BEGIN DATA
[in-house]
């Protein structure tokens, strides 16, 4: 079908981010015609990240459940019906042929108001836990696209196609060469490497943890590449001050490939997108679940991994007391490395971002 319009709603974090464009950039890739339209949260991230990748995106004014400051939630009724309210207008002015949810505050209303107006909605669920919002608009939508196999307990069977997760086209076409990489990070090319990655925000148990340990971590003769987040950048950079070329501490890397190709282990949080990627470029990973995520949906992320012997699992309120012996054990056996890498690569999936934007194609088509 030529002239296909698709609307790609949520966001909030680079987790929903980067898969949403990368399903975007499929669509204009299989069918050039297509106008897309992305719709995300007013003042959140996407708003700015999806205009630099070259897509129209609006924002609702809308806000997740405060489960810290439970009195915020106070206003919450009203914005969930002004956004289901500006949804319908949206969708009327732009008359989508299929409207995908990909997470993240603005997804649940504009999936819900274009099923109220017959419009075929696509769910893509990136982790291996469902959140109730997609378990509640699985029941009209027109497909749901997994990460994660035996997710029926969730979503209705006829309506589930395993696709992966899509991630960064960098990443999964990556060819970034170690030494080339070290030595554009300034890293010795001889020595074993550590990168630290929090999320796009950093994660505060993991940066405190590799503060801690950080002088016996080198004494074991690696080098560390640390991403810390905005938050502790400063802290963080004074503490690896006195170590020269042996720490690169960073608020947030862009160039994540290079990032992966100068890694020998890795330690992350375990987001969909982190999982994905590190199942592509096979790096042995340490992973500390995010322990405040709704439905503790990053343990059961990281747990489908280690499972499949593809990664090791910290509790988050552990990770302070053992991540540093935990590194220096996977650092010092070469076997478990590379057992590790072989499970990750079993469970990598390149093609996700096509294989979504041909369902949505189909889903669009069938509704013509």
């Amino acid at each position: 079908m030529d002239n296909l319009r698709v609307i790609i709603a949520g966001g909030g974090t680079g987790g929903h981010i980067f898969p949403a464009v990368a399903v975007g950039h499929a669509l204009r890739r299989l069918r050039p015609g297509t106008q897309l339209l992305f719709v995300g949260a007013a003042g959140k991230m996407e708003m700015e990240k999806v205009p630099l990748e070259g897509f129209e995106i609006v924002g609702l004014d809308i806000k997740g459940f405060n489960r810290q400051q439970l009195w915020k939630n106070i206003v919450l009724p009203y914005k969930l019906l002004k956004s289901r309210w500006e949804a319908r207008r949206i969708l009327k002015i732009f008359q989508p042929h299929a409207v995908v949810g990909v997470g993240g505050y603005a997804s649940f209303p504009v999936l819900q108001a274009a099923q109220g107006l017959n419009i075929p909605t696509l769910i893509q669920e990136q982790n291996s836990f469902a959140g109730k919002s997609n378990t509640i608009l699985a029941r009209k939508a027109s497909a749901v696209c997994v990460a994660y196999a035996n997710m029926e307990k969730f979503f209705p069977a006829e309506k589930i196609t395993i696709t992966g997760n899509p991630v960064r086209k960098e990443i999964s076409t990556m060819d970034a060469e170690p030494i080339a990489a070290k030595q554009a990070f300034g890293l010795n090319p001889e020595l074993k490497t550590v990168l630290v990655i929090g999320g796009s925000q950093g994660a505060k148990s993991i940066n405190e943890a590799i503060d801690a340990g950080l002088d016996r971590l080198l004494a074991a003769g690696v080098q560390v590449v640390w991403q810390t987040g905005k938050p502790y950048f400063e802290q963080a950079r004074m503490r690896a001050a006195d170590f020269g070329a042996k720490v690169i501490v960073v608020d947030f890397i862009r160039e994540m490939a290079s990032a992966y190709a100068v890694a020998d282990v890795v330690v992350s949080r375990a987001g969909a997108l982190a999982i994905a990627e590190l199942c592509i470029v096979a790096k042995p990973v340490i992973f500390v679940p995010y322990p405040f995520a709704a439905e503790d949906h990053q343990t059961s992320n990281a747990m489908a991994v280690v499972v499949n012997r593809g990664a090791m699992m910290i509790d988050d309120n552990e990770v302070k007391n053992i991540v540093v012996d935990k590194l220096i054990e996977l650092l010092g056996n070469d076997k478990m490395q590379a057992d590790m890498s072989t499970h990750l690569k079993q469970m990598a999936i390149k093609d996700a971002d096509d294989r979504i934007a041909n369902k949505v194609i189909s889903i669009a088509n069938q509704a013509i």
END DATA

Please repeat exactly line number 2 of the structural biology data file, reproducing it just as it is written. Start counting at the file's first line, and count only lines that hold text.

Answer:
């Protein structure tokens, strides 16, 4: 079908981010015609990240459940019906042929108001836990696209196609060469490497943890590449001050490939997108679940991994007391490395971002 319009709603974090464009950039890739339209949260991230990748995106004014400051939630009724309210207008002015949810505050209303107006909605669920919002608009939508196999307990069977997760086209076409990489990070090319990655925000148990340990971590003769987040950048950079070329501490890397190709282990949080990627470029990973995520949906992320012997699992309120012996054990056996890498690569999936934007194609088509 030529002239296909698709609307790609949520966001909030680079987790929903980067898969949403990368399903975007499929669509204009299989069918050039297509106008897309992305719709995300007013003042959140996407708003700015999806205009630099070259897509129209609006924002609702809308806000997740405060489960810290439970009195915020106070206003919450009203914005969930002004956004289901500006949804319908949206969708009327732009008359989508299929409207995908990909997470993240603005997804649940504009999936819900274009099923109220017959419009075929696509769910893509990136982790291996469902959140109730997609378990509640699985029941009209027109497909749901997994990460994660035996997710029926969730979503209705006829309506589930395993696709992966899509991630960064960098990443999964990556060819970034170690030494080339070290030595554009300034890293010795001889020595074993550590990168630290929090999320796009950093994660505060993991940066405190590799503060801690950080002088016996080198004494074991690696080098560390640390991403810390905005938050502790400063802290963080004074503490690896006195170590020269042996720490690169960073608020947030862009160039994540290079990032992966100068890694020998890795330690992350375990987001969909982190999982994905590190199942592509096979790096042995340490992973500390995010322990405040709704439905503790990053343990059961990281747990489908280690499972499949593809990664090791910290509790988050552990990770302070053992991540540093935990590194220096996977650092010092070469076997478990590379057992590790072989499970990750079993469970990598390149093609996700096509294989979504041909369902949505189909889903669009069938509704013509």